The recent offensive in Gaza has, once again, put Israel in the spotlight. And once again, if you take a look at the progressive press, you will see it right there: Israel equals Western Imperialism, South African Apartheid, even Nazi Germany. There is no denying that the situation in Gaza in particular, and the occupied Palestinian territories in general, is a tragic one. And as an occupying force, Israel does bear responsibility for human rights abuses that occur among Palestinians. However, it is also clear that what happens in Israel does not even begin to approach some of the most infamous human rights crisis of this decade, such as what happens in Sudan, Somalia or Congo.
Even human rights groups acknowledge the Israeli-Palestinian conflict is not the worst contemporary humanitarian tragedy. For example, the Amnesty International 2007 annual report “offenders’ list” included places like Sudan, Congo, Iraq; these conflicts literally account for millions of deaths and many millions more of displaced refugees, yet Israel’s worst offenses are cited as the construction of the separation barrier and the war in Lebanon, which was actually initiated by Hezbollah.
A recent article in Front Page Magazine online ranked the Arab-Israeli conflict only as 49th in terms of fatalities since 1950. Even the “The Observer” Human Rights Index in 2000 (the last year it was published), listed Israel only in 31st place in terms of the severity of human rights abuses, and even on their weighted table, which has been greatly criticized because of its methodology that is heavily biased against more developed countries, placed Israel only in 8th place.
Nevertheless, you wouldn’t know that judging by some of the recent trends: the inclusion of Israel as the only a permanent item on the UN Human Rights Council agenda, boycott calls by unions in places like Britain, Canada and South Africa, constant condemnation by human rights groups such as Human Rights Watch and Amnesty International, etc.
So, why is Israel singled out? Many Jewish organizations blame it simplistically on anti-Semitism. Granted, anti-Semitism and anti-Zionist sentiment might be part of the problem, but given the fact that this criticism is so widespread and in some cases coming from former friends of Israel (e.g., former U.S. President Jimmy Carter) I am reluctant to believe that it is the major factor affecting the emphasis on Israel.
The fact is that when you carefully examine the criticism, the Israeli-Palestinian conflict is many times viewed and analyzed at an affective level rather than a rational one. I believe part of it has to do with the fact that it is one of the only two major conflicts between a “Western” developed nation and a Third World, non-Western people left in modern times. Indeed, of the other 48 conflicts analyzed in the Front Page Magazine report, only 11 are still continuing, and of these, the only other international one is the Iraq conflict, in which a developed country is responsible for the deaths of people in a developing nation.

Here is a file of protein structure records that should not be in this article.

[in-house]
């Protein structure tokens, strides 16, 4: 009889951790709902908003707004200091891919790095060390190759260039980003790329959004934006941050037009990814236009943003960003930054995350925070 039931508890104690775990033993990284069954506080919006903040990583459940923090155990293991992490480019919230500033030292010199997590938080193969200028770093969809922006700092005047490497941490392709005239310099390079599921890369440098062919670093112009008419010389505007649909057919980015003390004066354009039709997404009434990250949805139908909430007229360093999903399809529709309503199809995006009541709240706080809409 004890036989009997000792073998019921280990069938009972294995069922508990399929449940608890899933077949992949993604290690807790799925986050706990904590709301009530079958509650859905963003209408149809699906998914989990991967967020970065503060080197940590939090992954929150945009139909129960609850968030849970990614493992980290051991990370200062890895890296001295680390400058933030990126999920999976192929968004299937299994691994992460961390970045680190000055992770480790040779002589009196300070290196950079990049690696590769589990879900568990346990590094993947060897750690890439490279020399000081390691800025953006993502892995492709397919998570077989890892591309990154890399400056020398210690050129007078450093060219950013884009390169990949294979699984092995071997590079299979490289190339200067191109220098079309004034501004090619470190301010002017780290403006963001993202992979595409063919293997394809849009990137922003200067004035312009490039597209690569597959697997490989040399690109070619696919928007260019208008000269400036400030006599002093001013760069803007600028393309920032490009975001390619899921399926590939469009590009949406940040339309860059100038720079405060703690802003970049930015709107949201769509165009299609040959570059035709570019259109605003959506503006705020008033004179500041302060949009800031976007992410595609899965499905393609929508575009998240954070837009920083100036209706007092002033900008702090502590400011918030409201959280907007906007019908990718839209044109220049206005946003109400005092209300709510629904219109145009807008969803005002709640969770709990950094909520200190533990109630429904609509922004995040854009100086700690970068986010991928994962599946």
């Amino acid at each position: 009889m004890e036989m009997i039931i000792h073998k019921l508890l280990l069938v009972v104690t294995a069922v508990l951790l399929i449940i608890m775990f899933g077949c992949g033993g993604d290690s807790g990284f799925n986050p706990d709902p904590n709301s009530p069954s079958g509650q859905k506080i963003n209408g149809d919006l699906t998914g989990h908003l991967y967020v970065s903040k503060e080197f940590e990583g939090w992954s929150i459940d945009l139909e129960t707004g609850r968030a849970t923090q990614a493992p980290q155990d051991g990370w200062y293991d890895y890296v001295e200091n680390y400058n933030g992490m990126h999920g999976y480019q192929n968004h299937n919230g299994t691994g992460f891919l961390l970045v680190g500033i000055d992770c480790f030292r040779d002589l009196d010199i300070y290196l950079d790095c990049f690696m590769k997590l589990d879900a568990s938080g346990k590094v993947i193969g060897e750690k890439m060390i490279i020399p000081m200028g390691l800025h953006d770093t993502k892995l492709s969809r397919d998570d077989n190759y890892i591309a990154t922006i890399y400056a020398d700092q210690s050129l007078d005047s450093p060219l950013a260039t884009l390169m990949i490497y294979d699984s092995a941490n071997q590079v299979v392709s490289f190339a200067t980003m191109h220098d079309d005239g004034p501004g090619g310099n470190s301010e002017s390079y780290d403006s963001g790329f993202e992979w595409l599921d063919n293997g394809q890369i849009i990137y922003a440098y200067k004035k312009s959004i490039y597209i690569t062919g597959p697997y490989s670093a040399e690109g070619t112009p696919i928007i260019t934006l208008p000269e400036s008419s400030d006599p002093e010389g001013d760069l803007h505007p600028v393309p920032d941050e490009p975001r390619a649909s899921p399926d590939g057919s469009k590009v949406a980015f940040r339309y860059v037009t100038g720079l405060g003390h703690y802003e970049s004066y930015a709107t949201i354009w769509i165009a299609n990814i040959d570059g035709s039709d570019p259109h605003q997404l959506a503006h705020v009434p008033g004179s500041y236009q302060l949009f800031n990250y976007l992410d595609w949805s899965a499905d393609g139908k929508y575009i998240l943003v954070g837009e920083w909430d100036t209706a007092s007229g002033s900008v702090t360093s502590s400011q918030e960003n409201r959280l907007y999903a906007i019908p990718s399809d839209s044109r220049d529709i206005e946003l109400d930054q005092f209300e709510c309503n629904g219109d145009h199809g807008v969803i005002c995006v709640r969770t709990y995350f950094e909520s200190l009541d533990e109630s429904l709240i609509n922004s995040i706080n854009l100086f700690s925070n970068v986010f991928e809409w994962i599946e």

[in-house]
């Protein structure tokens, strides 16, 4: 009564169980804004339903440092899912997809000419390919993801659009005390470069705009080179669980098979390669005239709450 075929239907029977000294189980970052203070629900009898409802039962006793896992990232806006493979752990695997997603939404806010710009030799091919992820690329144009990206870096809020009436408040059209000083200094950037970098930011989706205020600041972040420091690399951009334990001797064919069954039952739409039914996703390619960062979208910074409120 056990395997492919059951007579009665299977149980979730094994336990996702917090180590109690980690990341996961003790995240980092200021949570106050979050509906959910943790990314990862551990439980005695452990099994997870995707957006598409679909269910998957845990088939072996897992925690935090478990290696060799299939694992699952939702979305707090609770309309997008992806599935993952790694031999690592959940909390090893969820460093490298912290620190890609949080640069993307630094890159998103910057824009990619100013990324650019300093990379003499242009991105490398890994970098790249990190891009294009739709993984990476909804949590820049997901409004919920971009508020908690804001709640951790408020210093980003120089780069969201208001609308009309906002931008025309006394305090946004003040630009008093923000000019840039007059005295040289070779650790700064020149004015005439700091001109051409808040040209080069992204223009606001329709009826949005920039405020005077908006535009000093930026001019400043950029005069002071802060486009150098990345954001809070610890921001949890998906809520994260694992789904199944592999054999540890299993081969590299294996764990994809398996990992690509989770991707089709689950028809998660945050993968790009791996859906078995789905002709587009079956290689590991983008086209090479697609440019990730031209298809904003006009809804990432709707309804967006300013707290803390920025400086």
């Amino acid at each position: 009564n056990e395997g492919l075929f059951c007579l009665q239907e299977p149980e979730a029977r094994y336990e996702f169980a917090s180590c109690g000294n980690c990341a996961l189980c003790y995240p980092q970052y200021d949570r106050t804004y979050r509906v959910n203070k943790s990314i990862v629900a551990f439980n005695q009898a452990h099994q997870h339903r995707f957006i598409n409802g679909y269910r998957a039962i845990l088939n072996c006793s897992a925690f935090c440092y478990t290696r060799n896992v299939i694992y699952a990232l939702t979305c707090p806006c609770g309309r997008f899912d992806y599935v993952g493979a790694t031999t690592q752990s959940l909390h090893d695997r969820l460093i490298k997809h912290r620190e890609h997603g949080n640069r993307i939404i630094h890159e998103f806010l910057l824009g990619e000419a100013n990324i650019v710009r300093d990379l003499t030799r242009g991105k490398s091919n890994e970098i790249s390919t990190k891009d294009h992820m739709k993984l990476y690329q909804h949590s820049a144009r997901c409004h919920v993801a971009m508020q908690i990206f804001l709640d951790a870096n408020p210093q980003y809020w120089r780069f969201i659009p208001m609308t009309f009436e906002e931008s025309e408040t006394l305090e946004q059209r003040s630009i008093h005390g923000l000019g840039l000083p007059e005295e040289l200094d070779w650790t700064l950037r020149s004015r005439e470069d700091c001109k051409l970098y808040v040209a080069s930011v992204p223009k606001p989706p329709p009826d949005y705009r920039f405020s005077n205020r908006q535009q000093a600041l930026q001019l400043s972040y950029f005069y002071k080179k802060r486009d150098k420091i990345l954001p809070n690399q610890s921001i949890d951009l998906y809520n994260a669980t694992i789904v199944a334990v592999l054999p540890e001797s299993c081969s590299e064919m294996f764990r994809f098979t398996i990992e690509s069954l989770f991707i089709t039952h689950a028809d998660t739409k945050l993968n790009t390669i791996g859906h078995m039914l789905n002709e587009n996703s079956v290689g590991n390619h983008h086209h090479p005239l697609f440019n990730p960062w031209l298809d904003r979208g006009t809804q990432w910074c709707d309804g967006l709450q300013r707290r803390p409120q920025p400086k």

Look at other of the major human rights crises is the world: in places like Sudan, Congo, Indonesia or Myanmar the crisis is the result internal infighting. Even Iraq, which is viewed as caused and exacerbated by the U.S., its mostly a conflict between Iraqis of different ethnic and faith groups. Israel is the only Western nation that occupies the territories of what should be a sovereign people. That allows for easy, simplistic black and white cognitive categorizations. Rationally, it is not nearly the worst human rights tragedy of the contemporary world, but it is the only one easily categorized as clear cut: West-East, Rich-Poor, Colonizer-Colonized, Good and Evil. For example, look at what Tom Hickey, chair of the University and Colleges Union in England and author of an anti-Israel boycott resolution, wrote to justify his proposal while ignoring the worst humanitarian crises:
“In the case of Israel, we are speaking about a society whose dominant self image is one of a bastion of civilization in a sea of medieval reaction. And we are speaking of a culture, both in Israel and in the long history of the Jewish Diaspora, in which education and scholarship are held in high regard. That is why an academic boycott might have a desirable political effect in Israel, an effect that might not be expected elsewhere.” (British Medical Journal, July 2007).
Israel is singled out because it is easy to feel good about a conflict in which we can simplistically recognize the butcher and the victim, to support the weak, the abused, against the tyrant. Just browse some of the blogs, and you will see Israel and Zionism repeatedly depicted as Satan, as monsters, as worst than Nazis. When demonization of a nation is legitimized, it is easy to hate.
More moderate and reasoned calls for boycotts just feed this frenzy. And then, there is no need to think. No need to understand that the conflict is complex, multifaceted and two sided, even if the conflict is asymmetrical because of the overwhelming superiority of the Israeli forces. And when there is no need to think, all that is left is the emotion, the feelings of hatred, of disgust, of revenge. A solution, however, cannot be achieved by giving-in to this tendency of name-calling and boycotting that oversimplifies the issue and legitimizes the hate. It has to come through the rational analysis and understanding of a complex reality. And that is what our challenge really is.